If the transmitter was operated near others in the same band, I would avoid a broadband transformer and use a hybrid cross connected transformer pair since the presence of the received signal from a nearby transmitter will cross modulate in the output stage of the transmitter and produce all sorts of out of band spurious signals. It is best to reflect the other signal or absorb it in a loaded hybrid than to allow it access to the final stage.

I am not an imbecile.
 Sci Advisor PF Gold P: 11,105 You really don't get this, do you? If you use a transformer to match the 6 Ω to a 50 Ω load, the transmitter will not be 90% efficient - will it? So it will not be operating as it was designed (to work into 50Ω). It will see 6Ω and not 50Ω. It will possibly melt, in fact because, instead of only 10kW dissipation in its anode, it will be dissipating around 100kW. What have all your specifics got to do with the basic principles? We are operating a single transmitter under ideal conditions. The style of transformer is totally irrelevant. It has just two ports and is a reciprocal network. It is not magic. If you cannot show the analysis to demonstrate how, in your world, the MPT does not apply then it does apply. I thought Engineering was a discipline. Professional Engineers can justify their designs and practice with calculations. Where are yours?
P: 1,081
 Quote by sophiecentaur You really don't get this, do you?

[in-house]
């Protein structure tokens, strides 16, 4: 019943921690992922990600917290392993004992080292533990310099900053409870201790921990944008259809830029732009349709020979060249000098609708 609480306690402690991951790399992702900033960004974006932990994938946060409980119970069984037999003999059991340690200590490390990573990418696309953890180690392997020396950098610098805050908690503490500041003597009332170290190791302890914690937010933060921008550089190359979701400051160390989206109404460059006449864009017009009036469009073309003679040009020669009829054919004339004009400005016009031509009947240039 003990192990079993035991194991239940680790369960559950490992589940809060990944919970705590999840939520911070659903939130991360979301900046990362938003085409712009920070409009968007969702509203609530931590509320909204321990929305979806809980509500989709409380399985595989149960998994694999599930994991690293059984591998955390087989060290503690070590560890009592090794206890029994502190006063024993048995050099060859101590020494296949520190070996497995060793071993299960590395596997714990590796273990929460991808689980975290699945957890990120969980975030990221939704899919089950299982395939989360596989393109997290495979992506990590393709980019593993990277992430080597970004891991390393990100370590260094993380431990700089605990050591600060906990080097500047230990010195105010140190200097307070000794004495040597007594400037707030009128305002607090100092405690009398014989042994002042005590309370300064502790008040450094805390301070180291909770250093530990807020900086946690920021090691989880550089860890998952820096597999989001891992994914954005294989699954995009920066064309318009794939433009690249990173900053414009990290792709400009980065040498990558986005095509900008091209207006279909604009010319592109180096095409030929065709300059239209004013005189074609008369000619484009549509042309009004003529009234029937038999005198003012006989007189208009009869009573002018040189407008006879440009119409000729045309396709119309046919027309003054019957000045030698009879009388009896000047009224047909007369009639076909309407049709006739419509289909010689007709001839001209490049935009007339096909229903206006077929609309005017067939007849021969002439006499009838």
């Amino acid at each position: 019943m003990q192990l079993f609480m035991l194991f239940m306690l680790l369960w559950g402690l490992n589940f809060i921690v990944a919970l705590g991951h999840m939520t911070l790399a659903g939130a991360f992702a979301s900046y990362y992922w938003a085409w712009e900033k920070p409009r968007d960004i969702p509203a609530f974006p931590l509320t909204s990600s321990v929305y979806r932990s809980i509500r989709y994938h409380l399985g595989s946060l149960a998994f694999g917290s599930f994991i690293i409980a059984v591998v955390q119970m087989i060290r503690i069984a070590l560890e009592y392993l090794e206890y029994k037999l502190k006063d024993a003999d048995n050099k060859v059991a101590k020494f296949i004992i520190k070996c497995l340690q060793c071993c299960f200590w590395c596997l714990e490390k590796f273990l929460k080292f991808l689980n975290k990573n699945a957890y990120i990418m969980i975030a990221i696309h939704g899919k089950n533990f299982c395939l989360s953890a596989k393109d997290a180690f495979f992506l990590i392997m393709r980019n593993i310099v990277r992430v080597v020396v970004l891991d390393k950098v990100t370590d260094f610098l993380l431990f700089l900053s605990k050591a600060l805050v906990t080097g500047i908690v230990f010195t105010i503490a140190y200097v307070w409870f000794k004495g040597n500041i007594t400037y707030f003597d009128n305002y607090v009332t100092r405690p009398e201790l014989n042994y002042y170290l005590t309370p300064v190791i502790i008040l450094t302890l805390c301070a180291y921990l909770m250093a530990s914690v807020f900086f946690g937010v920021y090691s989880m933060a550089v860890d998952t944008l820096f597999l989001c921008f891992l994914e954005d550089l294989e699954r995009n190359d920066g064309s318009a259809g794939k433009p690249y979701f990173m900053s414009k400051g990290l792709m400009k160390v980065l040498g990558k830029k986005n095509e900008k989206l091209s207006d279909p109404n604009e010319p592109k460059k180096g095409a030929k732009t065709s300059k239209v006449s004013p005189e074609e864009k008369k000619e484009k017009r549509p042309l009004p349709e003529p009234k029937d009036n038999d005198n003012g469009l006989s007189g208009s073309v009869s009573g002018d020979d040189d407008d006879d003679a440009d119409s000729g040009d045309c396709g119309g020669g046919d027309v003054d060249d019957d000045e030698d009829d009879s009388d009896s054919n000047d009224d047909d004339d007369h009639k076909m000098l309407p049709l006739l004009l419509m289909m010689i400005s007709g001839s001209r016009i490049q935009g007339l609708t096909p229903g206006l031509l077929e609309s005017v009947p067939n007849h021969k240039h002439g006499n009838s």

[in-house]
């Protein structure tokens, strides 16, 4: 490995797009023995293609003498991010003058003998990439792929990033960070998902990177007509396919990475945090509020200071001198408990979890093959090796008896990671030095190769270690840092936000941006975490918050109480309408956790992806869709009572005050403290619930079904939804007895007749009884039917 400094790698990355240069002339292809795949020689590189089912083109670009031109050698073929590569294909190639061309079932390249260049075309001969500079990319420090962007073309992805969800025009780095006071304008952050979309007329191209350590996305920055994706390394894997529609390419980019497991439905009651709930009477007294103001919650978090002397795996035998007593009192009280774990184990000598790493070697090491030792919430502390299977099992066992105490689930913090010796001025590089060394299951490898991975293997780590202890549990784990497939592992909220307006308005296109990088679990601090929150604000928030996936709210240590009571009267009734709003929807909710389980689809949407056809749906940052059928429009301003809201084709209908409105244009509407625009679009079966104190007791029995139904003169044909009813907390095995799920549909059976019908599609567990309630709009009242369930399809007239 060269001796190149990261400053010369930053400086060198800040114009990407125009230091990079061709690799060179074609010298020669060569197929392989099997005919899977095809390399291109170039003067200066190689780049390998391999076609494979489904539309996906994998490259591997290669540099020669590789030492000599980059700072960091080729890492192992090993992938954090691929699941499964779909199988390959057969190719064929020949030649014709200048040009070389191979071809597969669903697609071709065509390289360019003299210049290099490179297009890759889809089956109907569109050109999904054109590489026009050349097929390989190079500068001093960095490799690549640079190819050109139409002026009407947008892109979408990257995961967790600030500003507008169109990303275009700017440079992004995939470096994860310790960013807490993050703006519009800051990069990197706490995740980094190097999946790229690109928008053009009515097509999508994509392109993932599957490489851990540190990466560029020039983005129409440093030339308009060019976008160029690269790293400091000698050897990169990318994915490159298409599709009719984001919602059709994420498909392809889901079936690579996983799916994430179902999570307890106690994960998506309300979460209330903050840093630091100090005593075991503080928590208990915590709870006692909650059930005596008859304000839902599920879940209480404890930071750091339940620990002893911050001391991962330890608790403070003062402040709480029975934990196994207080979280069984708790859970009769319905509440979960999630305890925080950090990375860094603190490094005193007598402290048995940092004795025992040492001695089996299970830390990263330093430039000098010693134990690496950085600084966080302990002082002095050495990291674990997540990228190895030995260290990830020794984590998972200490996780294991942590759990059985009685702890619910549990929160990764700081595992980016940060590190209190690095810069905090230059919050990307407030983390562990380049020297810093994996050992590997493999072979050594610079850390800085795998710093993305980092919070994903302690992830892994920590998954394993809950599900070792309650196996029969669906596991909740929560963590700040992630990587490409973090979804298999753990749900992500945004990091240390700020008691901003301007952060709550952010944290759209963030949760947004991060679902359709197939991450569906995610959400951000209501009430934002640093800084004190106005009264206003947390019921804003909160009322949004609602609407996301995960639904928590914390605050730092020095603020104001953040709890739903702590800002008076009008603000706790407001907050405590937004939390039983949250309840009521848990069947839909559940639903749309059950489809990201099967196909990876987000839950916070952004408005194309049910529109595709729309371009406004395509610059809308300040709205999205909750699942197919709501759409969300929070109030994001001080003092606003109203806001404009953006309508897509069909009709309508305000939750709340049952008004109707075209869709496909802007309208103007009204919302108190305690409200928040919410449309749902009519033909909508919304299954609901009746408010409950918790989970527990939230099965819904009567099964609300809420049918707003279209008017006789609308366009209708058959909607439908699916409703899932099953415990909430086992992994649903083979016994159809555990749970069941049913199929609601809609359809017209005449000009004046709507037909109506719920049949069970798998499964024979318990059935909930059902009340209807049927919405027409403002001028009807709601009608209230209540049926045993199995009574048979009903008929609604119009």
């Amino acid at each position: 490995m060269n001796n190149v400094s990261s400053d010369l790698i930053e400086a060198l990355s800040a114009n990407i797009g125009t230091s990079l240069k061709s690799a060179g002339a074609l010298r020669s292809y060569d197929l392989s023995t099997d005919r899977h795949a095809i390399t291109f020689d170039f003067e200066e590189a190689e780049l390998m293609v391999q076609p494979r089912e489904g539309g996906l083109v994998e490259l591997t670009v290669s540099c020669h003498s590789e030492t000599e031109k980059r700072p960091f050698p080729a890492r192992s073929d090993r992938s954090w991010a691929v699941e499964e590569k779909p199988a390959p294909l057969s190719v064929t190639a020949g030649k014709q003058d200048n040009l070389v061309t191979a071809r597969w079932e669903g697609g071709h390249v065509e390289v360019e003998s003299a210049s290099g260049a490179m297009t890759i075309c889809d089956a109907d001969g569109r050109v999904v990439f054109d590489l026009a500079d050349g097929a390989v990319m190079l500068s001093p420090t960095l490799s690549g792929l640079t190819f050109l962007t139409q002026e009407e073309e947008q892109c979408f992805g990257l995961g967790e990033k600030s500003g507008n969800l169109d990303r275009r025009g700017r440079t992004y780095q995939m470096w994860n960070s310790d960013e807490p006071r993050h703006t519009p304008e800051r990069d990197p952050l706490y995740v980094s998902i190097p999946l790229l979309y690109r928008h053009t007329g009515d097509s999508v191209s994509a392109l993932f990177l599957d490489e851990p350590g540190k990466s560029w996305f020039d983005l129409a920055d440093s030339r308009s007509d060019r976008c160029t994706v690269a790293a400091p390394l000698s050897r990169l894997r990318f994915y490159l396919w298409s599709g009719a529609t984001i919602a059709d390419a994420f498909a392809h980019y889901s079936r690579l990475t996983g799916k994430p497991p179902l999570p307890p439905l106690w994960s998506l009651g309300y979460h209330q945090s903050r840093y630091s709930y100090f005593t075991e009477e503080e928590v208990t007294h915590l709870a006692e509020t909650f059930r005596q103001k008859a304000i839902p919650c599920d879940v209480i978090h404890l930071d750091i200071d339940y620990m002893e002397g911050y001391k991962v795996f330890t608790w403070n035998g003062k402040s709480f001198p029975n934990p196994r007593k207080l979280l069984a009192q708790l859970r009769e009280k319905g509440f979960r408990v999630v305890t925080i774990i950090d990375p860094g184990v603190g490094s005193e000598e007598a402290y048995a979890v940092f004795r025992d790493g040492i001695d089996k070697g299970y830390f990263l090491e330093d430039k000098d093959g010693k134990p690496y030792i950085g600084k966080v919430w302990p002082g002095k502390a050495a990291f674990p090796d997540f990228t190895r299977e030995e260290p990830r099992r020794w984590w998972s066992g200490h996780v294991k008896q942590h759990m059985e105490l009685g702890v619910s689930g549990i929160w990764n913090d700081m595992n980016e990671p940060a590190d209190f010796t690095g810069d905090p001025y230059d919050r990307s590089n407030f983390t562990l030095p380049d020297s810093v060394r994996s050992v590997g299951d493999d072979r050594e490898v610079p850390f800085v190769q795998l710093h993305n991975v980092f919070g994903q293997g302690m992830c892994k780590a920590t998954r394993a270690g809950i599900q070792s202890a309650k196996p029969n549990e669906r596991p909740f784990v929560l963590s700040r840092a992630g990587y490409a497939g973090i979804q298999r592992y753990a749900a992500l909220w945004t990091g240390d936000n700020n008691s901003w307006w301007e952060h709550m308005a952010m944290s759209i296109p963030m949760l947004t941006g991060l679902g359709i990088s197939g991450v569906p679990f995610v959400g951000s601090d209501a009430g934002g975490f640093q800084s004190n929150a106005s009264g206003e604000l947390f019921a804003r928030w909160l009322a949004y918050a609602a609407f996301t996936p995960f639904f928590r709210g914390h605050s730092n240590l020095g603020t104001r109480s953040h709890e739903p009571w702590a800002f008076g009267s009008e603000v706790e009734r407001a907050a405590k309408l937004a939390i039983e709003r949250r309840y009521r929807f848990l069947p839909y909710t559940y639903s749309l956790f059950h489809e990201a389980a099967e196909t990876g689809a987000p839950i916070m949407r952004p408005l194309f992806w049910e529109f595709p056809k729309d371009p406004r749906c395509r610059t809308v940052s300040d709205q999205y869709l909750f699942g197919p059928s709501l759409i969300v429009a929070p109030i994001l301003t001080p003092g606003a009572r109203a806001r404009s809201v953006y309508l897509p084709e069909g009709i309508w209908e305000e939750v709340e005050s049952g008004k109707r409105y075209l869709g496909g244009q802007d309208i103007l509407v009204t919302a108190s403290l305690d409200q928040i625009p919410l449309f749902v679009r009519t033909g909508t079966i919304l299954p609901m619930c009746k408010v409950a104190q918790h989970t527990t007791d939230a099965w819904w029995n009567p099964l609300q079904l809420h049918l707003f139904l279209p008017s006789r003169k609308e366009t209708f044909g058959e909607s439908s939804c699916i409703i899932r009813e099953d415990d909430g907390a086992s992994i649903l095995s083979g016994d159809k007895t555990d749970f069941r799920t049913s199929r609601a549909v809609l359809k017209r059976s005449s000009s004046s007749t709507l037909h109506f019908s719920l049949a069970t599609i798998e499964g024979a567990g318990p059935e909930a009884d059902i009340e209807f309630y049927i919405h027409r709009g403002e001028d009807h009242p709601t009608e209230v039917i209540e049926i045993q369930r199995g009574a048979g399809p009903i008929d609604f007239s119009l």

Oh yes I do.

 Quote by sophiecentaur All you need to do is to show that an amplifier that is 90% efficient when feeding into a 50Ω load on the end of a 50Ω feeder (so the transmitter has a source resistance of 6Ω), when operating to its spec., can, itself, be made to present a 50Ω termination for signals reflected from the load. The problem can't be reduced further so it should be easy for you to show that you are correct.
It is absolutely clear that there can be no reflected energy in this situation.
It does not take mathematics to show that 50 ohm = 50 ohm = perfect match.

Was this a trick question, or are you so buried in your worship of theorems and mathematics that you don't understand the real world ?

Now if you want to be even more malevolent and mismatch the load to reflect some energy back down the line, which would be a very poor engineering practice, then I can protect my valuable transmitter, while still maintaining the 90% efficiency, by using a hybrid cross connected transformer pair with a 1:1 ratio. If this was a microwave installation then instead of a hybrid I would use a circulator. That would divert all the reflected energy into a dummy load. It will also prevent cross-modulation problems from received signals because the reverse travelling energy will not reach the output stage.